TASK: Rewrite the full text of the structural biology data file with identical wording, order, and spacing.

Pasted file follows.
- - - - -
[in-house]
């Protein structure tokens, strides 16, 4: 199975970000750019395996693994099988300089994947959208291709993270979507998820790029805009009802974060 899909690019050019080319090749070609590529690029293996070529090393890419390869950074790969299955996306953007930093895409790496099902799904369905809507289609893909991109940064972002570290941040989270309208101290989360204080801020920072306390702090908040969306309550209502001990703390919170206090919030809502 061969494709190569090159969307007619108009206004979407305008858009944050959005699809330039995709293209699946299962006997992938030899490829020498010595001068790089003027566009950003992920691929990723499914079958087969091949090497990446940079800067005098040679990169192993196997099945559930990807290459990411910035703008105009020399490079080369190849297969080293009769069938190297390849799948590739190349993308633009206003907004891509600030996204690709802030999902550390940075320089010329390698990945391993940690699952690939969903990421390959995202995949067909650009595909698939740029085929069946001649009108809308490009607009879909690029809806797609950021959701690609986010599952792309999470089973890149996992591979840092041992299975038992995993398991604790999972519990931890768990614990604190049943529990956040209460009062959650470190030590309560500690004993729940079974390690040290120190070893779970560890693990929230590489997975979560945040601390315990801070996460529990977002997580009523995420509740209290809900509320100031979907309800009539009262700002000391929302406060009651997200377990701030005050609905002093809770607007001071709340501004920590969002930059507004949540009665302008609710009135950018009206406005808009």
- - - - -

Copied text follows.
[in-house]
């Protein structure tokens, strides 16, 4: 199975970000750019395996693994099988300089994947959208291709993270979507998820790029805009009802974060 899909690019050019080319090749070609590529690029293996070529090393890419390869950074790969299955996306953007930093895409790496099902799904369905809507289609893909991109940064972002570290941040989270309208101290989360204080801020920072306390702090908040969306309550209502001990703390919170206090919030809502 061969494709190569090159969307007619108009206004979407305008858009944050959005699809330039995709293209699946299962006997992938030899490829020498010595001068790089003027566009950003992920691929990723499914079958087969091949090497990446940079800067005098040679990169192993196997099945559930990807290459990411910035703008105009020399490079080369190849297969080293009769069938190297390849799948590739190349993308633009206003907004891509600030996204690709802030999902550390940075320089010329390698990945391993940690699952690939969903990421390959995202995949067909650009595909698939740029085929069946001649009108809308490009607009879909690029809806797609950021959701690609986010599952792309999470089973890149996992591979840092041992299975038992995993398991604790999972519990931890768990614990604190049943529990956040209460009062959650470190030590309560500690004993729940079974390690040290120190070893779970560890693990929230590489997975979560945040601390315990801070996460529990977002997580009523995420509740209290809900509320100031979907309800009539009262700002000391929302406060009651997200377990701030005050609905002093809770607007001071709340501004920590969002930059507004949540009665302008609710009135950018009206406005808009």